|Delivery Type||Delivery length / details|
|Lecture||3 x 1 hour lectures per week|
|Assessment Type||Assessment length / details||Proportion|
|Semester Assessment||2000 word essay||20%|
|Semester Assessment||Microbial growth assignment||20%|
|Semester Exam||2 Hours||60%|
|Supplementary Exam||2 Hours exam plus resubmission of failed or missing coursework||100%|
On completion of this module students will:
- Be familiar with the growth of microorganisms in artificial culture, appreciate how their growth is inhibited and how their physiology will change depending on the environment they inhabit
- be aware of the immense metabolic versatility of bacteria and fungi, which allows them to be capable of growth almost anywhere
- be aware of the current research strategies in the industrial sector that exploit microbial bioprocesses to over-produce many medically and economically important compounds
- appreciate that individual bacterial cells can communicate and regulate their physiology using signalling molecules
- appreciate the methods used for studying heterogenous bacterial populations.
In the post-genomic era microbial physiology and biochemistry are of paramount importance and this module will provide theoretical training in the processes involved in microbial growth and its measurement and control. The content will emphasise the immense diversity of environments that microbes inhabit and how this unlimited source of biological activity can be exploited for biotechnological purposes including specific examples of industrial bioprocesses. Although the emphasis is on the positive benefits of microorganisms, the potential for misuse of microbial biotechnology will also be discussed.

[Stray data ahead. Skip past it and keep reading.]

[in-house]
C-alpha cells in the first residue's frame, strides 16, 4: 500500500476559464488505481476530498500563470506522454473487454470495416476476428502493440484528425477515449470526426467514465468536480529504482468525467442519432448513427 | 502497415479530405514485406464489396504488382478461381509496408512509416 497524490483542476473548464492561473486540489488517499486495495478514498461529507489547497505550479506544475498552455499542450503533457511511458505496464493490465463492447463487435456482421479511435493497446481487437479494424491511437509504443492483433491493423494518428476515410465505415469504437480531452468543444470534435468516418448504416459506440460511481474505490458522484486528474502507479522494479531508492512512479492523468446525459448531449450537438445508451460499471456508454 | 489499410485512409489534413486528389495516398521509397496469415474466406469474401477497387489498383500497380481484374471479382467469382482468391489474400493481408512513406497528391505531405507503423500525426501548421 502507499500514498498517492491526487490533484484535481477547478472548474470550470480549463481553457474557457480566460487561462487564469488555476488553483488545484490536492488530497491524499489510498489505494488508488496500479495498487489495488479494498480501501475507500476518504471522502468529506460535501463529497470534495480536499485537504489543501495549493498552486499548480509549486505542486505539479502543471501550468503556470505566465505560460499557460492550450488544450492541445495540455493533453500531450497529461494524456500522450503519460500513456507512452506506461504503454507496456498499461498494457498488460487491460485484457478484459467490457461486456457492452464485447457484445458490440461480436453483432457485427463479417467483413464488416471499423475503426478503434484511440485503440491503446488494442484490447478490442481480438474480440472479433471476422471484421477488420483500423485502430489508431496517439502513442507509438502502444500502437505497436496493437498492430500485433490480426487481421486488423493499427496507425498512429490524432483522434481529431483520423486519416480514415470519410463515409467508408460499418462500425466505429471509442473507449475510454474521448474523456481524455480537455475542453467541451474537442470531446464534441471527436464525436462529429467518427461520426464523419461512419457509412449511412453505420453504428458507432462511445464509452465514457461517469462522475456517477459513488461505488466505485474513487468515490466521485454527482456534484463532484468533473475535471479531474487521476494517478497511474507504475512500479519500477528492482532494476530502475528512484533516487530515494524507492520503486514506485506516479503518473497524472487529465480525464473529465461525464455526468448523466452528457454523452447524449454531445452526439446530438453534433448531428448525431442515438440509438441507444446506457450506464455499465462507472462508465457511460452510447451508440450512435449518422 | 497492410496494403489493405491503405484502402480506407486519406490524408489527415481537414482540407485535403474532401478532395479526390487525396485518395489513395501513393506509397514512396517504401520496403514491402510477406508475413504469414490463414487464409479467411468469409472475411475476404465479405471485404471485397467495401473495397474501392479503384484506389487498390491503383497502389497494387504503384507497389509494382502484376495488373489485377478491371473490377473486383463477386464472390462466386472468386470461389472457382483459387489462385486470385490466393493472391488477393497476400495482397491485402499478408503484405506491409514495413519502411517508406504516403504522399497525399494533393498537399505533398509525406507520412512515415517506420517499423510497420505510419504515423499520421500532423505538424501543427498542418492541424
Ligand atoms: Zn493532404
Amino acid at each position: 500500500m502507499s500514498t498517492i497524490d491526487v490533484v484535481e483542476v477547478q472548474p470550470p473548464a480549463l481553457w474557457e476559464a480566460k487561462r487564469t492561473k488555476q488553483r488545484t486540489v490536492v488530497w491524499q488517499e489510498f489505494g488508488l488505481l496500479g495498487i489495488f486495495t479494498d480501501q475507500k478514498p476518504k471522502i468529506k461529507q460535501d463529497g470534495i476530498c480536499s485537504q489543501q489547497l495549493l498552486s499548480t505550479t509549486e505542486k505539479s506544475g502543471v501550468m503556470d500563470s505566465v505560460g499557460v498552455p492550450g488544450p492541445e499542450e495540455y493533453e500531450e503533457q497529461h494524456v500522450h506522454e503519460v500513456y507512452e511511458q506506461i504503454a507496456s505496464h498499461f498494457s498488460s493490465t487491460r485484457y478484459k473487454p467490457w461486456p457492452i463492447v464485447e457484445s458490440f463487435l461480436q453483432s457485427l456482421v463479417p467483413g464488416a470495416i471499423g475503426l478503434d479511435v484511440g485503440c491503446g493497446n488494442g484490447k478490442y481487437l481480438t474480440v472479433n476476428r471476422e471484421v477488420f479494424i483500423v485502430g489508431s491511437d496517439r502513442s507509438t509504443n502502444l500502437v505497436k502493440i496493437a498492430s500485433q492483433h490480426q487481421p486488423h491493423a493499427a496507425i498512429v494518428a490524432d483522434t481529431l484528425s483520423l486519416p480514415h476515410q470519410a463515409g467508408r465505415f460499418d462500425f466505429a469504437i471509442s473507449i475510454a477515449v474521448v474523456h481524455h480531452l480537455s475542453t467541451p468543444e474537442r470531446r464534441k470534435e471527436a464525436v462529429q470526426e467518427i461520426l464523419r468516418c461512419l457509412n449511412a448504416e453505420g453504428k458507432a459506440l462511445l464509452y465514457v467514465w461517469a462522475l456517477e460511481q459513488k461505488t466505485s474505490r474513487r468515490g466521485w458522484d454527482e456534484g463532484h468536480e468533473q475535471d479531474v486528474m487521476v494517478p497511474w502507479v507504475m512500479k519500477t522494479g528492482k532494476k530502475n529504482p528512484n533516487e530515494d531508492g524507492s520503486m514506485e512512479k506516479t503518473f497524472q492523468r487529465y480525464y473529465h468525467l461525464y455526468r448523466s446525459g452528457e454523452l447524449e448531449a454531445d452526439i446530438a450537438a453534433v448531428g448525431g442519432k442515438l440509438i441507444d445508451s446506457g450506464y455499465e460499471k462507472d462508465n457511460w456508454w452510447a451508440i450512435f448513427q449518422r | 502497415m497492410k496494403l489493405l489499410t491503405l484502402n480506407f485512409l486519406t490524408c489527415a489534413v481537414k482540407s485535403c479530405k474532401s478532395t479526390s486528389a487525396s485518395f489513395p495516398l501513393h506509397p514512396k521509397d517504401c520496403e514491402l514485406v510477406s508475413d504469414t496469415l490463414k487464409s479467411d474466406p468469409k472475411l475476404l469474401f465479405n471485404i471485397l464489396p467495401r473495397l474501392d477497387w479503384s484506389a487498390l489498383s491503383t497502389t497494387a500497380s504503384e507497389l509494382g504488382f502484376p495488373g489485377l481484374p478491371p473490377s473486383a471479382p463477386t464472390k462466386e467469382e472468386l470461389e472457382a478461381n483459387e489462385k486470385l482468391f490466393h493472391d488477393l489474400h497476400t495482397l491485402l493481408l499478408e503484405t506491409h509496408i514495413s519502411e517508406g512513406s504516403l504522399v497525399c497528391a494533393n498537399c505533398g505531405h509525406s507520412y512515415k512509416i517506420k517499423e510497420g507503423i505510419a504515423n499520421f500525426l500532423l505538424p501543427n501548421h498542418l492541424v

- Introduction to the ubiquity of microbes.
- Microbes and enzymes from extreme environments
- Nutrition of microorganisms.
- Growth of microorganisms in artificial culture.
- Inhibition of growth and death.
- Microbes in the environment.
- Diversity of microbial fermentations.
- Bacteria as individuals rather than a population.
- Screening for new metabolites and strain development.
- Industrial methods of fermentation and downstream product recovery.
- Industrial processes using microorganisms, with worked examples.
- The role of biotechnology in bioterrorism.
- Carotenoids and light-protection in Gram -ve bacteria
- Population behaviour in myxobacteria
Reading ListRecommended Text
Black, Jacquelyn G. (2008) Microbiology, principles and explorations, student study guide /Jacquelyn G. Black. you will need one from the following three books 7th Wiley Primo search Madigan, M.T. (2008) Brock Biology of Microorganisms 12th Prentice Hall Primo search Stanley, J.T. et al (2007) Microbial Life 2nd Sinauer Primo search Multiple Copies In Hugh Owen
Moat, A.G. & Foster, J.W. (1995) Microbial Physiology 3rd New York: Wiley-Liss. Primo search Recommended Background
Bu'Lock, J. & Kristiansen, B. (1987) Basic Biotechnology New York: Academic Press. Primo search Crueger, W. & Crueger, A. (1989) Biotechnology: A textbook of industrial microbiology Massachusetts: Sinauer. Primo search Dawes, A.E. (1986) Microbial energetics Blackie. Primo search Neidhardt, F.C. Ingraham, J.L. & Schaechter, M. (1990) Physiology of the bacterial cell : a molecular approach Massachusetts: Sinauer. Primo search Nicholls, D.G & Fergusson, S.J. (1992) Bioenergetics 2 Academic press. Primo search
This module is at CQFW Level 6